After Post-Operative Endocarditis Complications, Cheryl Remembers Carroll McDavitt (1928 – 2009)
By Adam Pick on July 28, 2009
Cheryl McDavitt wrote to me, “Please warn your readers of the dangers of this infection.”
She also wrote to me, “Unfortunately, my husband had another stroke and the MRI showed a mass beneath the aortic valve that was replaced. It turned out to be endocarditis and it developed into other complications. We took him off life support last night and he passed away this morning… I was totally ignorant of endocarditis. I did not know that this infection is common after valve replacement. It might be worth a discussion on your blog. I am giving the short version of a long complicated death because of a cardiologist ignoring endocarditis symptoms that should have alerted him to the infection.”
Carroll McDavitt (1928 – 2009)
Of all the emails I receive… I don’t need to tell you that these are the hardest emails to read. And, I can not fathom Cheryl’s strength to think about the well-being of other patients and caregivers during this time. Again, Cheryl writes to me, “Please warn your readers of the dangers of this infection.”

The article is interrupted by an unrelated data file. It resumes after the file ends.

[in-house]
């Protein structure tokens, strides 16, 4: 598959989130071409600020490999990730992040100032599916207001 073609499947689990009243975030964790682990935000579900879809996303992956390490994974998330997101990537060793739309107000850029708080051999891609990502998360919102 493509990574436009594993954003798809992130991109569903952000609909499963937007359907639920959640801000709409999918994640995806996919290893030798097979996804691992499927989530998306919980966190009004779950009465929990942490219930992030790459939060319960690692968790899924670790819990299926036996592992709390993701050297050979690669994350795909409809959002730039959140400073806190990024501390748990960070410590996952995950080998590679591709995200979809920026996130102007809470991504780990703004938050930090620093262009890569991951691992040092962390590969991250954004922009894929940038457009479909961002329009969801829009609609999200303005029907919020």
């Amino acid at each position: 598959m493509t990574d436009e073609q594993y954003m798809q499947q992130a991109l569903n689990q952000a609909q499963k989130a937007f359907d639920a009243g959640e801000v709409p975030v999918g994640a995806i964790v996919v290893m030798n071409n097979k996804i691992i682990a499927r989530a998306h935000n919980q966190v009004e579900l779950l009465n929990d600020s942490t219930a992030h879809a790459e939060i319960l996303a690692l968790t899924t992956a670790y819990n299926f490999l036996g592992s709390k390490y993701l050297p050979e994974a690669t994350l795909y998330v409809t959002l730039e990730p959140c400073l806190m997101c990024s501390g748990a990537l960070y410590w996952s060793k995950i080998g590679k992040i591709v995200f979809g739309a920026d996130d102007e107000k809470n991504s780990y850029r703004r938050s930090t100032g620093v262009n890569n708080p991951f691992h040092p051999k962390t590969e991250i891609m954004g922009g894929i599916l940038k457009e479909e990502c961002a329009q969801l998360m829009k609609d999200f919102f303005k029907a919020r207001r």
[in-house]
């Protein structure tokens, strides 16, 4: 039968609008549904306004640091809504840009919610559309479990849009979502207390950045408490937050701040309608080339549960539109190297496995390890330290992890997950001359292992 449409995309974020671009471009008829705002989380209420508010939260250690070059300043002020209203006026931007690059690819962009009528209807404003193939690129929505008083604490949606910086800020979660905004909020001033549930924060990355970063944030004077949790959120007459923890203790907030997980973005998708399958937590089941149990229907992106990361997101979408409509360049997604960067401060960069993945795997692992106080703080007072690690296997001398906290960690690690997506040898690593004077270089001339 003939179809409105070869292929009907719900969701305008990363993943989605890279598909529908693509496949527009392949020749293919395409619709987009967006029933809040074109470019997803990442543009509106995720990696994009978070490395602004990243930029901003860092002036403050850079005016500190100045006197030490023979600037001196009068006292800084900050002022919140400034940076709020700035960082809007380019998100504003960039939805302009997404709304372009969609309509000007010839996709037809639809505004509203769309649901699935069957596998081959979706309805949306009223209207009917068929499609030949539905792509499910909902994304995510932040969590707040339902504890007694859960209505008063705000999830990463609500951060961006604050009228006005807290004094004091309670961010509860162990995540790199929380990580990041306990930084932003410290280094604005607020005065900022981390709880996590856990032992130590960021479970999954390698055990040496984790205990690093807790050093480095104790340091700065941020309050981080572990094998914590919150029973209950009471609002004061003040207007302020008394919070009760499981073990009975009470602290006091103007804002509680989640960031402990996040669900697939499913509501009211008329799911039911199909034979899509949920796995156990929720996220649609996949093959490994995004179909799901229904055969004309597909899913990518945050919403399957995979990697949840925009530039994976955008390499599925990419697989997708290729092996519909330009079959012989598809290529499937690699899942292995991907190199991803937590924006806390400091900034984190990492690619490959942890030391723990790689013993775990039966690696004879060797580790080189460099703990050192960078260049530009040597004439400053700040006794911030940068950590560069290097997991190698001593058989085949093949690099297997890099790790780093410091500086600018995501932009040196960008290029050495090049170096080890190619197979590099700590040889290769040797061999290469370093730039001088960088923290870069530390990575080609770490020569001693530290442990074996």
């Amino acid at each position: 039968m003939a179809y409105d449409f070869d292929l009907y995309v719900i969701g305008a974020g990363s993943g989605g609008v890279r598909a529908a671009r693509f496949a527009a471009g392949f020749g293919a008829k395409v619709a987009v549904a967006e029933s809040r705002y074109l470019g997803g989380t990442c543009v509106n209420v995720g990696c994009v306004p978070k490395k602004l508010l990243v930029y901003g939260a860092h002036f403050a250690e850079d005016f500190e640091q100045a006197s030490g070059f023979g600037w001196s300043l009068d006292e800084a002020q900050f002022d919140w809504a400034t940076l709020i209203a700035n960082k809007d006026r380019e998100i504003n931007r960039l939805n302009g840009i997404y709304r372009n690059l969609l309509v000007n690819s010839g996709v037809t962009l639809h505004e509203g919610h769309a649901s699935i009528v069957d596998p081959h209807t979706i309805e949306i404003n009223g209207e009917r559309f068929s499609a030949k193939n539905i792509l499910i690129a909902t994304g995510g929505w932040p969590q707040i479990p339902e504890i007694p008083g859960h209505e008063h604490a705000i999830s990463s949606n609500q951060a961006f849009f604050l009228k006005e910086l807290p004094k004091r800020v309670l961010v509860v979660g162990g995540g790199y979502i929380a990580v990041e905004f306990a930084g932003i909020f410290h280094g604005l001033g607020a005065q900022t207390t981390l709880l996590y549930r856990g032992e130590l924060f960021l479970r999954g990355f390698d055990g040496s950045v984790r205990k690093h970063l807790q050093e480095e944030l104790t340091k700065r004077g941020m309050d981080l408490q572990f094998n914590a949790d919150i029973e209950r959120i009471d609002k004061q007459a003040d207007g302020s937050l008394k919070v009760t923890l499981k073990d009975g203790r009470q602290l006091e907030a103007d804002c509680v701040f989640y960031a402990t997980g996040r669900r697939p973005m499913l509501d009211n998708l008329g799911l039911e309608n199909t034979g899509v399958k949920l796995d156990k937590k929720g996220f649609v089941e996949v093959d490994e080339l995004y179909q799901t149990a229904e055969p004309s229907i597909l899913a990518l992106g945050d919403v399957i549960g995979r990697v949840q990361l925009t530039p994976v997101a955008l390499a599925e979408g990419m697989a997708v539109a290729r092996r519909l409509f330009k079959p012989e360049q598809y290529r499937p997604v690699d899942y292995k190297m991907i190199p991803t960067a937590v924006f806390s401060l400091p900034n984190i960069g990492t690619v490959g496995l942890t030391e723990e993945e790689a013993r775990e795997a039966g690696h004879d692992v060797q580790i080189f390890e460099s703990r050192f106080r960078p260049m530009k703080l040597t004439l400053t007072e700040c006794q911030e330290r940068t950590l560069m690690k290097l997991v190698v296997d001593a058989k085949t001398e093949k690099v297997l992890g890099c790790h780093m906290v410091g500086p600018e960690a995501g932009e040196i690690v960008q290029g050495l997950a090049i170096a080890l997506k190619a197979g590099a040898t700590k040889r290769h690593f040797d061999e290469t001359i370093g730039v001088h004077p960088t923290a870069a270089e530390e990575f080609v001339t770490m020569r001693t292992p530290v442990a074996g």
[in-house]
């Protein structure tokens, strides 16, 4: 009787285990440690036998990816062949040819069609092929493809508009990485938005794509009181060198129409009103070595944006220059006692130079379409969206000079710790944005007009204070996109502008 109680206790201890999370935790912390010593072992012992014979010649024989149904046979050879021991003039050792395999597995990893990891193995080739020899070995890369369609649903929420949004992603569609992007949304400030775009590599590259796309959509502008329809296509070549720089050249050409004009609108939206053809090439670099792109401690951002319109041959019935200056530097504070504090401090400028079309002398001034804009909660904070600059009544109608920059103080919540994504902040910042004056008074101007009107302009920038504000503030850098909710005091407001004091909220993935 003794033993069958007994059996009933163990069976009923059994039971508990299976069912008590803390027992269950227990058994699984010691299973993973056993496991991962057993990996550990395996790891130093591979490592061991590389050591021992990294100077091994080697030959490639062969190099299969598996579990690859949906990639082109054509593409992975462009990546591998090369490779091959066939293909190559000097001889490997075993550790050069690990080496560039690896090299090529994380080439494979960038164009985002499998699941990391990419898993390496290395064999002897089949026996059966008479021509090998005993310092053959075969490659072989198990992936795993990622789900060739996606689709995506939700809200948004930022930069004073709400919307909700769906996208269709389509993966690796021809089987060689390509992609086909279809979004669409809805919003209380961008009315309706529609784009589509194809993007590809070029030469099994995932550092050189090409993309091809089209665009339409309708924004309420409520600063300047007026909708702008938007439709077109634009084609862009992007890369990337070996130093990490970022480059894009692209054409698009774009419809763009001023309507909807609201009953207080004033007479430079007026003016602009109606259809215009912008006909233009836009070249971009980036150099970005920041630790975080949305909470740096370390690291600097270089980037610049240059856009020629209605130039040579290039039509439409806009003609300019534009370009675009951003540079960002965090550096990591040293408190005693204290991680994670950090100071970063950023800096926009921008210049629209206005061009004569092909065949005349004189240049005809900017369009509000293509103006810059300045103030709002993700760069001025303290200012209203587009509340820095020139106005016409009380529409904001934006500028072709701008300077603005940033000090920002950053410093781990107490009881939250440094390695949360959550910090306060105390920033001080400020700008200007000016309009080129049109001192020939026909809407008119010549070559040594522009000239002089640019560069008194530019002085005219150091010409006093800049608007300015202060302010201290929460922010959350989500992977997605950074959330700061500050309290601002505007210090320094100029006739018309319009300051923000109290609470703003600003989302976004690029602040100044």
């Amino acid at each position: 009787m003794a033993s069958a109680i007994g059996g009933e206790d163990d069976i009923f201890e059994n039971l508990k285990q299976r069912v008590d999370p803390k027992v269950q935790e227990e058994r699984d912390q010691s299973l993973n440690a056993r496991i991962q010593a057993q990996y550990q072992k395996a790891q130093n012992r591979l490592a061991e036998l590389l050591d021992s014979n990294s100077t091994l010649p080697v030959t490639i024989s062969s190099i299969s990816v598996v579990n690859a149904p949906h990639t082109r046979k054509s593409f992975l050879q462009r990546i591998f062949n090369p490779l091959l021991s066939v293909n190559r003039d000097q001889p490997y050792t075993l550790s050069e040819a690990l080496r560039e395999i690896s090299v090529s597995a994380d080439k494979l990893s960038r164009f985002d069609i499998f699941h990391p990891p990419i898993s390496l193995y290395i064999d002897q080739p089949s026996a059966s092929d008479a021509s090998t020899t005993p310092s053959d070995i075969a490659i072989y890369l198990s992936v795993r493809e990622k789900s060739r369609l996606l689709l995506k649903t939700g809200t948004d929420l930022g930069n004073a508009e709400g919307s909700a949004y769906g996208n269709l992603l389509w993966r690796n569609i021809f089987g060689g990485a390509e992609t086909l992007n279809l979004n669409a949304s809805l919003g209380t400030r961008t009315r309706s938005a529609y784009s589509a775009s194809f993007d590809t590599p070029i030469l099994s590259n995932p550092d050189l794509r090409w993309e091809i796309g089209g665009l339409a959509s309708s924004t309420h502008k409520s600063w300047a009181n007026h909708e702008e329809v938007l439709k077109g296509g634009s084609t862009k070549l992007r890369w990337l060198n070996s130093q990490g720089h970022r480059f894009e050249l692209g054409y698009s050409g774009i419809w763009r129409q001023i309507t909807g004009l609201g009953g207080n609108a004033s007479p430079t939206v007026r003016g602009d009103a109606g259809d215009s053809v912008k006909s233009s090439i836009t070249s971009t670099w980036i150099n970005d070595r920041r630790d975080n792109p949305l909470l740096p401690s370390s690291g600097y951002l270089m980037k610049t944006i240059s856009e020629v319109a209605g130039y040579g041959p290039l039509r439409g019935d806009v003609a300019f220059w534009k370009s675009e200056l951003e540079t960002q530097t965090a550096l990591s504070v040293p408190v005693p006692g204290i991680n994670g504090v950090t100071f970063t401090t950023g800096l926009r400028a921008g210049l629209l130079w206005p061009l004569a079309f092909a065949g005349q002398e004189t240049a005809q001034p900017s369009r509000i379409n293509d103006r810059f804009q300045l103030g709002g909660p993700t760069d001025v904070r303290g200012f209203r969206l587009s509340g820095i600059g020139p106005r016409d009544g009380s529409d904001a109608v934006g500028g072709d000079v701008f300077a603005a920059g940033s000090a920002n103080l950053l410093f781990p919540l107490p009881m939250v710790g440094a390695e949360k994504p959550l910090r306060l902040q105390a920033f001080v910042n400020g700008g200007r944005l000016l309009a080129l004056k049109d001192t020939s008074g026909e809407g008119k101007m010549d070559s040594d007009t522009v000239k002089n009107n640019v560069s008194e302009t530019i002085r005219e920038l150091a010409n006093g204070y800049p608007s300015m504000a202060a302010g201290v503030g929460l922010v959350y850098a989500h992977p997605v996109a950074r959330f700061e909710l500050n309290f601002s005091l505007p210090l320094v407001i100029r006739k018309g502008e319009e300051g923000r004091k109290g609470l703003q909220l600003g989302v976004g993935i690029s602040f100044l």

Thankfully, Cheryl also shared several loving memories of Carroll McDavitt, her husband of 40 years who recently passed after post-operative complications related to endocarditis. In her email, she wrote:
- He was a vibrant Scotsman who played snare drum with the Jacksonville Pipes & Drums for years until he retired to have a wee dram of Scotch on the sidelines instead.
- He was also in touch in with his inner cowboy and never missed a chance to watch Lonesome Dove.
- It is difficult to contemplate a life without my best friend of over 40 years. Carroll always said his epitaph should read “here lies a lucky man”. We, who were blessed to be part of his journey, were the lucky ones.
- He’s the handsome devil on the left (pictured below). The band will be playing at the Celebration of his life on July 25, 2009 – a day of jazz, Latin, blue grass and Celtic music, laughing at jokes, telling stories and toasting a man who graced all our lives.
In closing, Cheryl notes, “Continue your good work Adam and let people know to listen to their bodies (Carroll kept saying something was wrong) and watch for any signs of endocarditis.”
This blog is dedicated to the memory of Carroll McDavitt.
Keep on tickin!